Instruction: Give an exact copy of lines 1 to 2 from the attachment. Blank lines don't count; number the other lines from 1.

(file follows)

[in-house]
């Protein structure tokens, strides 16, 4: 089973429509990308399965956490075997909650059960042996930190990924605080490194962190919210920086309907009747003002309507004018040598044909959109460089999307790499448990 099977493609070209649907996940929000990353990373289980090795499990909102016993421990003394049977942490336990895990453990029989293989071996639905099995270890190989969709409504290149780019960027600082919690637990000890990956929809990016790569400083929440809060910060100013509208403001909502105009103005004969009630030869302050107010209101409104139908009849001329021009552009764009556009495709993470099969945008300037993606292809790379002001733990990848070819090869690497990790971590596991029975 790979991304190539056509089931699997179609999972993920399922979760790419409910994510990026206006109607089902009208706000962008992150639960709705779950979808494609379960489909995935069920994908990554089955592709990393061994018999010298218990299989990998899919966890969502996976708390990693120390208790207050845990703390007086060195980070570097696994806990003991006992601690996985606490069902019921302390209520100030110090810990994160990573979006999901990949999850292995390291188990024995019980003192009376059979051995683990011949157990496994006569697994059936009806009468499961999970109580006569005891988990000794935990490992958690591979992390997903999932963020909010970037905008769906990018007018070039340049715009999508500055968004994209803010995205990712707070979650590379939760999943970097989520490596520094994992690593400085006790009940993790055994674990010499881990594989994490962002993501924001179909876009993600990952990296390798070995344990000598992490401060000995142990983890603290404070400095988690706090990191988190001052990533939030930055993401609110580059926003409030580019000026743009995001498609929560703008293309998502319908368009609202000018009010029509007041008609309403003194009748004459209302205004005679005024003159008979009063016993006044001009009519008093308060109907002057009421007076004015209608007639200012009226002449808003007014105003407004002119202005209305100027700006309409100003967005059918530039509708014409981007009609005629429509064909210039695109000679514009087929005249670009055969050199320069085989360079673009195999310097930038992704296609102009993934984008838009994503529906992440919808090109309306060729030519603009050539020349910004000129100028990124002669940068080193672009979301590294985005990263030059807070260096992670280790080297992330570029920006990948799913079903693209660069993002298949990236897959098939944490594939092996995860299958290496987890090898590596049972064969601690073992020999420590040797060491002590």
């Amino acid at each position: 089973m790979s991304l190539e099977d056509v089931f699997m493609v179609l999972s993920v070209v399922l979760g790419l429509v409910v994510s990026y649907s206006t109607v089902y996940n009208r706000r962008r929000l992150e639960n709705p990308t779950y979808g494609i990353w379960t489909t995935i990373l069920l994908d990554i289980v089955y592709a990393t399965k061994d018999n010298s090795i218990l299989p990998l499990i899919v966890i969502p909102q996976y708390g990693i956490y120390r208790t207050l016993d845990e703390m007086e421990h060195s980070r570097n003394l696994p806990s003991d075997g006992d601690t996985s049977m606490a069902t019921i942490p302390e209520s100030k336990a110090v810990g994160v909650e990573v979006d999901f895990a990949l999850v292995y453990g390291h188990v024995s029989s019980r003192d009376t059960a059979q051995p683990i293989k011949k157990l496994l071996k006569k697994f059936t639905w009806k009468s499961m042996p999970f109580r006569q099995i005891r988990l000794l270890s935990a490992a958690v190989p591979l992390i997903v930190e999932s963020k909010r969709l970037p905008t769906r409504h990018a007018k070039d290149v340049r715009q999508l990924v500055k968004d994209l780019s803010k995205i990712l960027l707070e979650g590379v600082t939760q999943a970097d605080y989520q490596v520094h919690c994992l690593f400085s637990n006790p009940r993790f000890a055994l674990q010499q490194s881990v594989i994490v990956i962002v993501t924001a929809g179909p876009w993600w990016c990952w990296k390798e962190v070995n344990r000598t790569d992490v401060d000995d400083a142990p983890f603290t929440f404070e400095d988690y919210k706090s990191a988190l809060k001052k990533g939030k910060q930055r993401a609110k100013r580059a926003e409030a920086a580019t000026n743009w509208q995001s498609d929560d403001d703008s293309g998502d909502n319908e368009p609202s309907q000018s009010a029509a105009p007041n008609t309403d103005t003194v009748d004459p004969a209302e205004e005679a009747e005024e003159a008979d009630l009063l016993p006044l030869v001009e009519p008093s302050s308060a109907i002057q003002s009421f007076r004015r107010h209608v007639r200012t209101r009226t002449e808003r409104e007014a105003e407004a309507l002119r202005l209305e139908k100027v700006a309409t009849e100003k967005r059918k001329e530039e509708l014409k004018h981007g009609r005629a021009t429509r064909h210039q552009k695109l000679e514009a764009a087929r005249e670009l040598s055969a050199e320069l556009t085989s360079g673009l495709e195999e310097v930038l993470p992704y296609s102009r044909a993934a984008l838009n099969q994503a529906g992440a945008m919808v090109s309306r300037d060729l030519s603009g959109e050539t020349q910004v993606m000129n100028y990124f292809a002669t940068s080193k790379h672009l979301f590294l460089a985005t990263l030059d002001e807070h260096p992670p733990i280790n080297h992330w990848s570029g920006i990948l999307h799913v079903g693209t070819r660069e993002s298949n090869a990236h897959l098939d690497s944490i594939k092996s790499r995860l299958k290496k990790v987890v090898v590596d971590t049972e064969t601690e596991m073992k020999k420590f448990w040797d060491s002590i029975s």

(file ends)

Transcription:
[in-house]
């Protein structure tokens, strides 16, 4: 089973429509990308399965956490075997909650059960042996930190990924605080490194962190919210920086309907009747003002309507004018040598044909959109460089999307790499448990 099977493609070209649907996940929000990353990373289980090795499990909102016993421990003394049977942490336990895990453990029989293989071996639905099995270890190989969709409504290149780019960027600082919690637990000890990956929809990016790569400083929440809060910060100013509208403001909502105009103005004969009630030869302050107010209101409104139908009849001329021009552009764009556009495709993470099969945008300037993606292809790379002001733990990848070819090869690497990790971590596991029975 790979991304190539056509089931699997179609999972993920399922979760790419409910994510990026206006109607089902009208706000962008992150639960709705779950979808494609379960489909995935069920994908990554089955592709990393061994018999010298218990299989990998899919966890969502996976708390990693120390208790207050845990703390007086060195980070570097696994806990003991006992601690996985606490069902019921302390209520100030110090810990994160990573979006999901990949999850292995390291188990024995019980003192009376059979051995683990011949157990496994006569697994059936009806009468499961999970109580006569005891988990000794935990490992958690591979992390997903999932963020909010970037905008769906990018007018070039340049715009999508500055968004994209803010995205990712707070979650590379939760999943970097989520490596520094994992690593400085006790009940993790055994674990010499881990594989994490962002993501924001179909876009993600990952990296390798070995344990000598992490401060000995142990983890603290404070400095988690706090990191988190001052990533939030930055993401609110580059926003409030580019000026743009995001498609929560703008293309998502319908368009609202000018009010029509007041008609309403003194009748004459209302205004005679005024003159008979009063016993006044001009009519008093308060109907002057009421007076004015209608007639200012009226002449808003007014105003407004002119202005209305100027700006309409100003967005059918530039509708014409981007009609005629429509064909210039695109000679514009087929005249670009055969050199320069085989360079673009195999310097930038992704296609102009993934984008838009994503529906992440919808090109309306060729030519603009050539020349910004000129100028990124002669940068080193672009979301590294985005990263030059807070260096992670280790080297992330570029920006990948799913079903693209660069993002298949990236897959098939944490594939092996995860299958290496987890090898590596049972064969601690073992020999420590040797060491002590």